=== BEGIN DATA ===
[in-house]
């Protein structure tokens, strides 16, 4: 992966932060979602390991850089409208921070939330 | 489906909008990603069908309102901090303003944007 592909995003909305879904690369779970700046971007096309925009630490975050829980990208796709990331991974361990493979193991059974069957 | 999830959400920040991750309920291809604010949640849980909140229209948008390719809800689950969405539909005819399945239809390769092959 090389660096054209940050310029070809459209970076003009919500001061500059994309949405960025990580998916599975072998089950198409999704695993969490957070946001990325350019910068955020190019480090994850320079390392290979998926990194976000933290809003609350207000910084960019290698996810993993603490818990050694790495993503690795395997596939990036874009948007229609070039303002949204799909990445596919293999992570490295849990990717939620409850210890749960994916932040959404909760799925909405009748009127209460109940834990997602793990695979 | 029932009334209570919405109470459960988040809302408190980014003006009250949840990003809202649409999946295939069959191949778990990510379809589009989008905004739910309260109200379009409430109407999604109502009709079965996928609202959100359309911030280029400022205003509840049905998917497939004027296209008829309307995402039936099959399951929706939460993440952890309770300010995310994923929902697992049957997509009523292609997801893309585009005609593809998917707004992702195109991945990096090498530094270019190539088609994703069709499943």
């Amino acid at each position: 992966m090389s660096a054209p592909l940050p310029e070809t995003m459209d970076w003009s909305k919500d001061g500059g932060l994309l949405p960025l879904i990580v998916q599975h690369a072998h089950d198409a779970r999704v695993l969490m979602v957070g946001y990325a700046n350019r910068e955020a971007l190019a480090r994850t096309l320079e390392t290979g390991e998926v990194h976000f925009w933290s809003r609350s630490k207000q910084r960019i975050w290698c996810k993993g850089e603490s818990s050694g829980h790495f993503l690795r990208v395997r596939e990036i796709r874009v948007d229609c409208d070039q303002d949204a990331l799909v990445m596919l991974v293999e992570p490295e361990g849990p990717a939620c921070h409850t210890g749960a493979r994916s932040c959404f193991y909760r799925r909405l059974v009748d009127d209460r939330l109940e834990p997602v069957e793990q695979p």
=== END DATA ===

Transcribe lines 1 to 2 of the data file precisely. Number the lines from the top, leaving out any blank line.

[in-house]
């Protein structure tokens, strides 16, 4: 992966932060979602390991850089409208921070939330 | 489906909008990603069908309102901090303003944007 592909995003909305879904690369779970700046971007096309925009630490975050829980990208796709990331991974361990493979193991059974069957 | 999830959400920040991750309920291809604010949640849980909140229209948008390719809800689950969405539909005819399945239809390769092959 090389660096054209940050310029070809459209970076003009919500001061500059994309949405960025990580998916599975072998089950198409999704695993969490957070946001990325350019910068955020190019480090994850320079390392290979998926990194976000933290809003609350207000910084960019290698996810993993603490818990050694790495993503690795395997596939990036874009948007229609070039303002949204799909990445596919293999992570490295849990990717939620409850210890749960994916932040959404909760799925909405009748009127209460109940834990997602793990695979 | 029932009334209570919405109470459960988040809302408190980014003006009250949840990003809202649409999946295939069959191949778990990510379809589009989008905004739910309260109200379009409430109407999604109502009709079965996928609202959100359309911030280029400022205003509840049905998917497939004027296209008829309307995402039936099959399951929706939460993440952890309770300010995310994923929902697992049957997509009523292609997801893309585009005609593809998917707004992702195109991945990096090498530094270019190539088609994703069709499943």